Another fun note: today marks eleven years since Tricia and I were married. Eleven years of awesome! 🙂

Still I wait eagerly for the time when I can feel only the normal levels of being tired, and when I can begin to build up some level of fitness again. Just as it was eight weeks ago, that time is now eight weeks away.


Cross-posted to Facebook:

Sleep and Shingles

For the last few weeks, my pattern has been to (1) say that “next week I think I’ll be up to 50% work” and then the following week (2) I sleep through all of two or three work days, and barely get in a couple hours of actual work during the remaining days, and then (3) repeat. I feel for my Leave and Disability person, who has had to jump through administrative hoops every time my return-to-work schedule changes.

My ambition to work, and disappointment at falling short, probably comes about because when I’m not dead tired I look and feel normal—complete with energy and wit. When people see me for the first time since diagnosis, the universal reaction is to say, “you look great! I wouldn’t even have known you were ill just from looking at you.“ It feels as though I should be able to work normally, yet it just doesn’t happen.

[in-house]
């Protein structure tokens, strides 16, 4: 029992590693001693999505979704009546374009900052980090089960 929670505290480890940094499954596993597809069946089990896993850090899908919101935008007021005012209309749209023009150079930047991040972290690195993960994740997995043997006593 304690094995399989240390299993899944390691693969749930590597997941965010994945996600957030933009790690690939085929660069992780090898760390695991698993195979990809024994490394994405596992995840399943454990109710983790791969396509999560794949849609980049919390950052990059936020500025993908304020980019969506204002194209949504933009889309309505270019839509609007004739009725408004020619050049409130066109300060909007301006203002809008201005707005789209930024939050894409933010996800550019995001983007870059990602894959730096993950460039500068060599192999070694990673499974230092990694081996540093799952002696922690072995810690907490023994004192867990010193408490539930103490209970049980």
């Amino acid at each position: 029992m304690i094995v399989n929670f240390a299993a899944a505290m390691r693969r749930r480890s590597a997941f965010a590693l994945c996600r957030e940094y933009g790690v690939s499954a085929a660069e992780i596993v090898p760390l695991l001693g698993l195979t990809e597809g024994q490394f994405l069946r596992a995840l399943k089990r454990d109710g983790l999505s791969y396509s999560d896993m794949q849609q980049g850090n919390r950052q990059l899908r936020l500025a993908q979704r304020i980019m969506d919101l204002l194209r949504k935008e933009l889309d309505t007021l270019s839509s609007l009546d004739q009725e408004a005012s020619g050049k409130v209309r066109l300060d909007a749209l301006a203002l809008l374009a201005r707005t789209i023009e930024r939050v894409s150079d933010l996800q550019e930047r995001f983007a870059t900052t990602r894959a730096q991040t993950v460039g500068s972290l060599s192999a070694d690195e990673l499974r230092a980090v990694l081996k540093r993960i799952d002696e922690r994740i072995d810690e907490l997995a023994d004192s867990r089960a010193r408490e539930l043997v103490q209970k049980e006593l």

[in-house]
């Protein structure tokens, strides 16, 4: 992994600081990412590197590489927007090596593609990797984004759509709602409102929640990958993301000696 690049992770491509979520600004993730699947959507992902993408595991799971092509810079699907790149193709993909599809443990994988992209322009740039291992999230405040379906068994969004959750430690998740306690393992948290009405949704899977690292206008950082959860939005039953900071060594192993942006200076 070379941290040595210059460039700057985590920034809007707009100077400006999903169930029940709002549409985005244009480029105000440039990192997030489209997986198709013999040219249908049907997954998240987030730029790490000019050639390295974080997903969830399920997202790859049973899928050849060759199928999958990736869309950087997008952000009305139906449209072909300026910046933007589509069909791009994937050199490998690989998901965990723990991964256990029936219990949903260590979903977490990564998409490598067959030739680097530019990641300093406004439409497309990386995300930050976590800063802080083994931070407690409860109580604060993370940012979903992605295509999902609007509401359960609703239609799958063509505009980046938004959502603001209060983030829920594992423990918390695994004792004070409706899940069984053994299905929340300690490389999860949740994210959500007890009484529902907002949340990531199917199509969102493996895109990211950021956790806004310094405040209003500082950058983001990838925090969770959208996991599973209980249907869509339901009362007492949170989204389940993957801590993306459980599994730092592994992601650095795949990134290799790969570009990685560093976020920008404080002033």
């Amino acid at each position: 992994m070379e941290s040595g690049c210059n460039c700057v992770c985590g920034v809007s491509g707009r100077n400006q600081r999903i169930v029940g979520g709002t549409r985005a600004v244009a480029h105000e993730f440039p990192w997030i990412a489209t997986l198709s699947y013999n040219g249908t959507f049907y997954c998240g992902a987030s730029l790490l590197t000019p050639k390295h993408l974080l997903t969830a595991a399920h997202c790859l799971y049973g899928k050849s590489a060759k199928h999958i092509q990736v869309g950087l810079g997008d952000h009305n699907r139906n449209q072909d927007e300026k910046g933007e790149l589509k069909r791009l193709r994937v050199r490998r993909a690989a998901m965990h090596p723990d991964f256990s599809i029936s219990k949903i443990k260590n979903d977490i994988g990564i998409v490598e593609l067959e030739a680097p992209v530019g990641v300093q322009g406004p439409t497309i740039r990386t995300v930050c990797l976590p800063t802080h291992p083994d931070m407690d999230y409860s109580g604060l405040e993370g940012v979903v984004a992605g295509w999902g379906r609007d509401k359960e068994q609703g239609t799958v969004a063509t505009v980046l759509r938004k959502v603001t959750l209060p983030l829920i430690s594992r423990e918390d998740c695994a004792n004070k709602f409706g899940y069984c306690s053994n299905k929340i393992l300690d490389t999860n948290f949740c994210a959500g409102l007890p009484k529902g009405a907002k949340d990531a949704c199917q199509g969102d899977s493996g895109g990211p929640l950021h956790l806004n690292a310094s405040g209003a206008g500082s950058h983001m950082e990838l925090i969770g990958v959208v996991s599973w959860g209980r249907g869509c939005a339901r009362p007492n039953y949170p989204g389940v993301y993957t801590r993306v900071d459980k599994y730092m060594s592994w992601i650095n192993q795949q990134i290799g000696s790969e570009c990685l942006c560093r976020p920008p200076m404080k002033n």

To my immense gratitude, my colleagues at Target also have a universal response when they hear of my efforts: they urge me to relax, rest, take care of myself first and worry about work when my body is ready. That universality includes management—a clear sign of a healthy work environment. To all my Target peeps: thank you! I’m doing my best to just relax and not worry.

If you inferred something new from the above paragraph, you were right: last week I physically made it into the office at Target for the first time since my diagnosis in January. I also made it in once this week. After so long away it was weird and nice to be back, also it was great to see so many colleagues again in person. Since I was only there for an hour or so each time, I would not say I contributed much value to the team’s efforts; but since my current sub-team mobs most of the time I was at least able to participate. Yay, mobbing!